Through our connections within the motion picture costuming industry, we reached out to seasoned costumer designer Richard La Motte to assist in the restoration process.
Mr. La Motte has been working within the costume industry for over 40 years, first working in the costume department at FOX studios in 1966 as an apprentice costumer. He trained with the “old timers” who had started their craft during the dawn of the golden age of cinema, in the 1930s. “When I started there weren’t any professional ‘Agers’, and costumers did their own breaking down of costumes. That early training in both the importance and techniques of ageing helped me over and over again on shows like: “The Wind and the Lion”, “Rambo III”, “The Island of Doctor Moreau”, “A Man Called Horse”, “Gods and Generals”, and even “Goonies”, says La Motte.
Part of his training was to learn the skills of ageing and dyeing. He practiced with common tools like: dye, bleach, mineral oil, fuller’s earth, sandpaper and more to help create character costumes. He applied those skills on such shows as: “Little Big Man”, “Butch Cassidy”, “Tora, Tora, Tora”, “Planet of the Apes”, and many more before getting his Designers card in 1973 (he was # 83).
Post production, the coat was dry-cleaned and the garment was stripped of the lexol, mineral, oil and other materials that were used to age the garment.
“My first concern about the coat was its material. It appeared to be made of soft lambskin, and while its drape was great, the skin itself was thin and wouldn’t stand up to much heavy work without breaking the finish, so careful work was a must”. says La Motte.
When comparing the coat to its pre-cleaning photographs, Mr. La Motte saw two main areas that needed work, “The left arm was severely sun faded as though it had hung in a window, and the coat in general was cleaned of all its ageing. To address the sun fading I had to try and return color to the sleeve. Whatever color I used had to be carried in some kind of liquid base. Paint would be too stiff, liquid leather dye would take too much mixing and testing to match the color of the coat body, oil would bleed and be hard to control causing staining, while spray dye might work but be a hard match. Dry color would be easier to mix and test, and water would be more forgiving to work with.”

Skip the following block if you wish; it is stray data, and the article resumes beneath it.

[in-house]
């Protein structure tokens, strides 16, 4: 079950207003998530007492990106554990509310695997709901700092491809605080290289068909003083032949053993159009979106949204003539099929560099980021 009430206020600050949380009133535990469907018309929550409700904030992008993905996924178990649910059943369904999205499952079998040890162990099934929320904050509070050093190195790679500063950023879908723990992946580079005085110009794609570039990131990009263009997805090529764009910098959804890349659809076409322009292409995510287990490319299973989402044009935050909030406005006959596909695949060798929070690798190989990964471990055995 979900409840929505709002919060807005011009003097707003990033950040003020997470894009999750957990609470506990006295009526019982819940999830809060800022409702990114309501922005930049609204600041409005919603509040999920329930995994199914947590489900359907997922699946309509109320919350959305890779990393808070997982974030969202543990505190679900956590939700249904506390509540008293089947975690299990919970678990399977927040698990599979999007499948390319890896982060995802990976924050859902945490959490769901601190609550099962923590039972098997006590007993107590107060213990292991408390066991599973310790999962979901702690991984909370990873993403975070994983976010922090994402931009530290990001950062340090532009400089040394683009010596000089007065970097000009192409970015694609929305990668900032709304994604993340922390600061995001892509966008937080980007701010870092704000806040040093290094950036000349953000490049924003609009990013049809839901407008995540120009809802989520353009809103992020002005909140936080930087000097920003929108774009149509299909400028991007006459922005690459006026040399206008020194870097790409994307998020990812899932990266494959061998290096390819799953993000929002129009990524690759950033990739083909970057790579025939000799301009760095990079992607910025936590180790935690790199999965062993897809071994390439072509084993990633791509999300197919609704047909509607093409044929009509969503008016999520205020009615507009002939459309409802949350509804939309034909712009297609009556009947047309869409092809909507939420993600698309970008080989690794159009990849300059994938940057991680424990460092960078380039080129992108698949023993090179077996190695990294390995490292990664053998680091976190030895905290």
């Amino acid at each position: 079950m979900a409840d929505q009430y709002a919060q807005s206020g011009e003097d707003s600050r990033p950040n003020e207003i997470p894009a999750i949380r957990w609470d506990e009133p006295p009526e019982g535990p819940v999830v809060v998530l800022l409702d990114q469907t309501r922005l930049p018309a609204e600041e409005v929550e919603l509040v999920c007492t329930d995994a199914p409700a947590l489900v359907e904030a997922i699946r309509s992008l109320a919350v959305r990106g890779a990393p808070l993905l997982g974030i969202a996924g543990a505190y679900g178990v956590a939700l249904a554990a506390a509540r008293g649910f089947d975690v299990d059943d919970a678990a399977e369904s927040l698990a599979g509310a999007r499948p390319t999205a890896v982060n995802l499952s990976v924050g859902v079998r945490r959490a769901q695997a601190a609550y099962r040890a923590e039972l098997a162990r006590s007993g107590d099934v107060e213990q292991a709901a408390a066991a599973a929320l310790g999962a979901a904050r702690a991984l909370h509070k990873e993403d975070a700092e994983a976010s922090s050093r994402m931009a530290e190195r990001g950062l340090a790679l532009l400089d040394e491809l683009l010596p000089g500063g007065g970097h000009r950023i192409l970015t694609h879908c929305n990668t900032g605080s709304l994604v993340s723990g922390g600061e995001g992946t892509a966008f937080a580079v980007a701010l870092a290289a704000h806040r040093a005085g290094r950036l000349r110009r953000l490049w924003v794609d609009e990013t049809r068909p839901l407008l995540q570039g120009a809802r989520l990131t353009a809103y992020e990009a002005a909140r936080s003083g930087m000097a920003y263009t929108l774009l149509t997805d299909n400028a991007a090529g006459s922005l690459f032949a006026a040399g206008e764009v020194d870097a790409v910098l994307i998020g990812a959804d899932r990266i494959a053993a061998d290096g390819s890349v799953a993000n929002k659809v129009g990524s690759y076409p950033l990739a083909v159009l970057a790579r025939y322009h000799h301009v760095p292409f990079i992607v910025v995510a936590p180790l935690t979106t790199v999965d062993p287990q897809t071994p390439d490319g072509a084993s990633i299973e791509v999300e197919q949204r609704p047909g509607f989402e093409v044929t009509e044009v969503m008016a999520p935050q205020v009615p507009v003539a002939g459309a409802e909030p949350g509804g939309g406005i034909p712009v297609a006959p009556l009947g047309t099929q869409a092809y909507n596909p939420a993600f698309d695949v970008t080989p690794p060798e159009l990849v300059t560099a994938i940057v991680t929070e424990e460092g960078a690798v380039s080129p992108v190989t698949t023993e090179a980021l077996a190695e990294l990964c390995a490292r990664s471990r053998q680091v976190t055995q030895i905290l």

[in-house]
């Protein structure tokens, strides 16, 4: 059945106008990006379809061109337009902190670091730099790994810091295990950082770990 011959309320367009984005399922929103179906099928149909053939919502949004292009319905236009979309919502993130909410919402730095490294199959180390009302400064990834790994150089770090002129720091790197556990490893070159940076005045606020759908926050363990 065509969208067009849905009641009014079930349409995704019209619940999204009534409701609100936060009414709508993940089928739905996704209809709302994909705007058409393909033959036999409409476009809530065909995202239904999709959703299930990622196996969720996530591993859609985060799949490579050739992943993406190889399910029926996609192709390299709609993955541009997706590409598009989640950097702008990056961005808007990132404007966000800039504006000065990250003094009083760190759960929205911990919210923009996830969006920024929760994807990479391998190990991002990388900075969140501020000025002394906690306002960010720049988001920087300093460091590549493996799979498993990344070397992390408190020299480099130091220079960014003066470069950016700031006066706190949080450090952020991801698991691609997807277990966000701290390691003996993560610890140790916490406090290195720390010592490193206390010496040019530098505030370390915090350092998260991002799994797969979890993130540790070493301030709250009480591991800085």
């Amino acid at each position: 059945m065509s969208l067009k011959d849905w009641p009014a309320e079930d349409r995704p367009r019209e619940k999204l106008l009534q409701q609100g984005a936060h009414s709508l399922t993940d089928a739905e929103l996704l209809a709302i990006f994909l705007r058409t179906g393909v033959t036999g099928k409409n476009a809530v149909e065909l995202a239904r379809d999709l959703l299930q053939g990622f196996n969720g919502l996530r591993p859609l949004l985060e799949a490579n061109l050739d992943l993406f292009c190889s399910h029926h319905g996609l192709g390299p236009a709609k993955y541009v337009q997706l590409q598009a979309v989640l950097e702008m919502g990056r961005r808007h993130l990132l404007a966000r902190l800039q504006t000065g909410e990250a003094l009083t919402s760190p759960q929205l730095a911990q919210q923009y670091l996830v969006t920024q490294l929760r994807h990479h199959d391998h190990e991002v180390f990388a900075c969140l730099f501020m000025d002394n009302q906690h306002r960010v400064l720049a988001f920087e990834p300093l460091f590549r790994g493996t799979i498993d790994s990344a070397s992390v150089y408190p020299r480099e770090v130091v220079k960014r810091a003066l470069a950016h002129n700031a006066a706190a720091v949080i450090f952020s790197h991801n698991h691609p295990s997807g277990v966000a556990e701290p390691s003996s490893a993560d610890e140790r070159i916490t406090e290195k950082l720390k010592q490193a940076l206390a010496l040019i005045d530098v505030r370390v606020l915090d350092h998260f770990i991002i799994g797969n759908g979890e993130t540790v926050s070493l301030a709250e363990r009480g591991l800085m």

After careful consideration, Mr. La Motte chose to mix Rit dye and apply the color to the coat with a sprits bottle in layers, letting the coat dry after each application. That process proved successful and once the correct color was restored Mr. La Motte used ‘Grease rags’ (terry cloth with mineral oil and fuller’s earth) and ‘Pounce Bags’ (dry fuller’s earth shaken from a cheese cloth bag), as well as a little Magic color spray.
Mr. La Motte referred to several photos during the process, and from his experience, “the photographic lighting ‘burns out’ a lot of ageing and the coat was probably darker than the photos related.” The process of restoration took place over two days and the finished product compares quite well to photographs of the original. In the end, the coat was restored, and Mr. La Motte’s masterful skills are greatly demonstrated on his fine finishing touches.
After years of experience and work in the costume industry, Mr. La Motte wrote his own costuming book in 2001, “Costume Design 101.” Says La Motte, “I’m so happy that I was able to receive a lot of my costume education at the feet of those ‘Old Timers’, sadly today much of that knowledge is lost – that’s why I devoted a section to ageing in my book, to try and pass on what had been passed down to me.” He recently released a 2nd edition in 2010.
You can learn more about Richard La Motte through his website:
Also, whether you are a costume designer, collector, or film fan, we highly recommend that you purchase his how-to costume book, “Costume Design 101”: